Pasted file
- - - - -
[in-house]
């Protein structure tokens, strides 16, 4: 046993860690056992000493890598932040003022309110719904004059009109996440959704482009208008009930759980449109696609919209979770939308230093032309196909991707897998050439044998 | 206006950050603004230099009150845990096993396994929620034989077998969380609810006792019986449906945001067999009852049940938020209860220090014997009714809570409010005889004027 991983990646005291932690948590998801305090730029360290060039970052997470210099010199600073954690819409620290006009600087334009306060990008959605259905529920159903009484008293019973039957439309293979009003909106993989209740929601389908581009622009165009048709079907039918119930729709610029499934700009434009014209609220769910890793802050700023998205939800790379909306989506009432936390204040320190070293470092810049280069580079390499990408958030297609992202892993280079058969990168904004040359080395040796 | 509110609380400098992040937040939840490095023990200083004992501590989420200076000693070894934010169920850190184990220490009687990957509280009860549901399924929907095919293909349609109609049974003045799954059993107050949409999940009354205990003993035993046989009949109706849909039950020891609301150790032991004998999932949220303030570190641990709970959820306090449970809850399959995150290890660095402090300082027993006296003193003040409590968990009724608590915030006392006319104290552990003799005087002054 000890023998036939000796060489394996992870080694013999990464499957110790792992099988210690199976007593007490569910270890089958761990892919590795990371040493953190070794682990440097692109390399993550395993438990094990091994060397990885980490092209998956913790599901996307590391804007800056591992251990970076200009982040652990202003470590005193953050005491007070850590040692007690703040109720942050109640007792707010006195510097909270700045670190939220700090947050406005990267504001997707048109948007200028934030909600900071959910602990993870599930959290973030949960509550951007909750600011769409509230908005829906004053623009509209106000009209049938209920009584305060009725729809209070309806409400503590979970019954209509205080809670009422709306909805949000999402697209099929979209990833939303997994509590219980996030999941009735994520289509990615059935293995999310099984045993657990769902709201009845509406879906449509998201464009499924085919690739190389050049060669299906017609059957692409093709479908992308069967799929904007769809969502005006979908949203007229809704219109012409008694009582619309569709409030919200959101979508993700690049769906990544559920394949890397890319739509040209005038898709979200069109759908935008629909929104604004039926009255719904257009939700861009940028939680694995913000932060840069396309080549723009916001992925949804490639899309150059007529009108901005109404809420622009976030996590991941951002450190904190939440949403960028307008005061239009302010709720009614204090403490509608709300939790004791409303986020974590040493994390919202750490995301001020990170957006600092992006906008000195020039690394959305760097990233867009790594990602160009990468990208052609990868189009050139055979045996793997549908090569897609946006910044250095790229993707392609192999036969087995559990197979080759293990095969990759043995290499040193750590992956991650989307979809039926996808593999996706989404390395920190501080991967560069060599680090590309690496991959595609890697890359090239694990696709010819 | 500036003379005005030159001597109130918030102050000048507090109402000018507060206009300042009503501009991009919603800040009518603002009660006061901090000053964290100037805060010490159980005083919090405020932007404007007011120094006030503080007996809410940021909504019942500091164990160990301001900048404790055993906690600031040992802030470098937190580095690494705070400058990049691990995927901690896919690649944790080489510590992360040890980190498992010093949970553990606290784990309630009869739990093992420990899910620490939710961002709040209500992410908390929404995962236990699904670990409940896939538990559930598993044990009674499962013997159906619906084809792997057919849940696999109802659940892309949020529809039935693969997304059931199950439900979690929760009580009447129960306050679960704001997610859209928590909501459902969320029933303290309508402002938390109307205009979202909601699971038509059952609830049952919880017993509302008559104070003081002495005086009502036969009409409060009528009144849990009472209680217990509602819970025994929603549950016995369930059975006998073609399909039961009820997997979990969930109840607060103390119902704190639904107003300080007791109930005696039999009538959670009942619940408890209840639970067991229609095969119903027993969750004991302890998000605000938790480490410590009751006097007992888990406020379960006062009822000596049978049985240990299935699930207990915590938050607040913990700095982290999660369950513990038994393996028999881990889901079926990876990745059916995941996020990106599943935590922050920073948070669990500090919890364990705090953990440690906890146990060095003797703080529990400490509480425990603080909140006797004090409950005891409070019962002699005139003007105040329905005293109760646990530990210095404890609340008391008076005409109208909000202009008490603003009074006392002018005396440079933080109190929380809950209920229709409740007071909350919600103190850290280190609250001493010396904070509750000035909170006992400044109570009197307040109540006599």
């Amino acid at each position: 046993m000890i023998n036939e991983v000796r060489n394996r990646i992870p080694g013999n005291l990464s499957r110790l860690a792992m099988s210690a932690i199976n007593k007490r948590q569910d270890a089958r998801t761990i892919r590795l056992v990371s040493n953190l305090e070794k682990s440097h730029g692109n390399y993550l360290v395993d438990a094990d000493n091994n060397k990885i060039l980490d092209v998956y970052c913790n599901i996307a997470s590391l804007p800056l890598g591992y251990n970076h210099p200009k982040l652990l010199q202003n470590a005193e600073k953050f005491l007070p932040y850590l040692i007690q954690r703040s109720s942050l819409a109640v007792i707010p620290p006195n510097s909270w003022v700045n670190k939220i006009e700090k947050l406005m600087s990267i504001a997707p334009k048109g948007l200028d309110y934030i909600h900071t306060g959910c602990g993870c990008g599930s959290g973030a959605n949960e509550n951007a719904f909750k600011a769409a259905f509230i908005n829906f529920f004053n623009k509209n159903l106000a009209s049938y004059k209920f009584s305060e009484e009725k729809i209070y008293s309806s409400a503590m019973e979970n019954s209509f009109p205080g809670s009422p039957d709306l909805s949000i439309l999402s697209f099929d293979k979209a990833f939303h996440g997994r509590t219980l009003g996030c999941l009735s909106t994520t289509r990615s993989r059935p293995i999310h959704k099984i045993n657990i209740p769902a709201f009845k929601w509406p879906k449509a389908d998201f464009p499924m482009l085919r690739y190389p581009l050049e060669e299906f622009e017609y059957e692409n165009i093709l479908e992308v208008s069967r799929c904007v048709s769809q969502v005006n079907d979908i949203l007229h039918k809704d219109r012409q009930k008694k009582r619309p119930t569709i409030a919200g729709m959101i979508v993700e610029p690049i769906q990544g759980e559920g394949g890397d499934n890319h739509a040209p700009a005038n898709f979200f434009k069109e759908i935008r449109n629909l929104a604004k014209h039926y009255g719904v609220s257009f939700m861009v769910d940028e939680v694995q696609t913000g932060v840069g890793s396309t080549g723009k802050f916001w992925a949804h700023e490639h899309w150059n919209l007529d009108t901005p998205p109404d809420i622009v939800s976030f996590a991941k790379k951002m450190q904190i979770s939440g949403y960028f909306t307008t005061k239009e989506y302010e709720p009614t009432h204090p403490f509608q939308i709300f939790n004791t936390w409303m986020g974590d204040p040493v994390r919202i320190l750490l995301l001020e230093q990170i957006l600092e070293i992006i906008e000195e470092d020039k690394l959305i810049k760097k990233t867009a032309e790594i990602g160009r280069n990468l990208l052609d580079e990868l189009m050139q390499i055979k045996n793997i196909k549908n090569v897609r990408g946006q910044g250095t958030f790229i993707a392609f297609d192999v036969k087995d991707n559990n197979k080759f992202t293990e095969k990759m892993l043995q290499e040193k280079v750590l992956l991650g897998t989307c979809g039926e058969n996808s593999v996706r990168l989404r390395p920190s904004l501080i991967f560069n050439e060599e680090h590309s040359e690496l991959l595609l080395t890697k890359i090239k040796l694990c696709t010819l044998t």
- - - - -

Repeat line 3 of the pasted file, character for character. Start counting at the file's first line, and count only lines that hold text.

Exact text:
């Amino acid at each position: 046993m000890i023998n036939e991983v000796r060489n394996r990646i992870p080694g013999n005291l990464s499957r110790l860690a792992m099988s210690a932690i199976n007593k007490r948590q569910d270890a089958r998801t761990i892919r590795l056992v990371s040493n953190l305090e070794k682990s440097h730029g692109n390399y993550l360290v395993d438990a094990d000493n091994n060397k990885i060039l980490d092209v998956y970052c913790n599901i996307a997470s590391l804007p800056l890598g591992y251990n970076h210099p200009k982040l652990l010199q202003n470590a005193e600073k953050f005491l007070p932040y850590l040692i007690q954690r703040s109720s942050l819409a109640v007792i707010p620290p006195n510097s909270w003022v700045n670190k939220i006009e700090k947050l406005m600087s990267i504001a997707p334009k048109g948007l200028d309110y934030i909600h900071t306060g959910c602990g993870c990008g599930s959290g973030a959605n949960e509550n951007a719904f909750k600011a769409a259905f509230i908005n829906f529920f004053n623009k509209n159903l106000a009209s049938y004059k209920f009584s305060e009484e009725k729809i209070y008293s309806s409400a503590m019973e979970n019954s209509f009109p205080g809670s009422p039957d709306l909805s949000i439309l999402s697209f099929d293979k979209a990833f939303h996440g997994r509590t219980l009003g996030c999941l009735s909106t994520t289509r990615s993989r059935p293995i999310h959704k099984i045993n657990i209740p769902a709201f009845k929601w509406p879906k449509a389908d998201f464009p499924m482009l085919r690739y190389p581009l050049e060669e299906f622009e017609y059957e692409n165009i093709l479908e992308v208008s069967r799929c904007v048709s769809q969502v005006n079907d979908i949203l007229h039918k809704d219109r012409q009930k008694k009582r619309p119930t569709i409030a919200g729709m959101i979508v993700e610029p690049i769906q990544g759980e559920g394949g890397d499934n890319h739509a040209p700009a005038n898709f979200f434009k069109e759908i935008r449109n629909l929104a604004k014209h039926y009255g719904v609220s257009f939700m861009v769910d940028e939680v694995q696609t913000g932060v840069g890793s396309t080549g723009k802050f916001w992925a949804h700023e490639h899309w150059n919209l007529d009108t901005p998205p109404d809420i622009v939800s976030f996590a991941k790379k951002m450190q904190i979770s939440g949403y960028f909306t307008t005061k239009e989506y302010e709720p009614t009432h204090p403490f509608q939308i709300f939790n004791t936390w409303m986020g974590d204040p040493v994390r919202i320190l750490l995301l001020e230093q990170i957006l600092e070293i992006i906008e000195e470092d020039k690394l959305i810049k760097k990233t867009a032309e790594i990602g160009r280069n990468l990208l052609d580079e990868l189009m050139q390499i055979k045996n793997i196909k549908n090569v897609r990408g946006q910044g250095t958030f790229i993707a392609f297609d192999v036969k087995d991707n559990n197979k080759f992202t293990e095969k990759m892993l043995q290499e040193k280079v750590l992956l991650g897998t989307c979809g039926e058969n996808s593999v996706r990168l989404r390395p920190s904004l501080i991967f560069n050439e060599e680090h590309s040359e690496l991959l595609l080395t890697k890359i090239k040796l694990c696709t010819l044998t």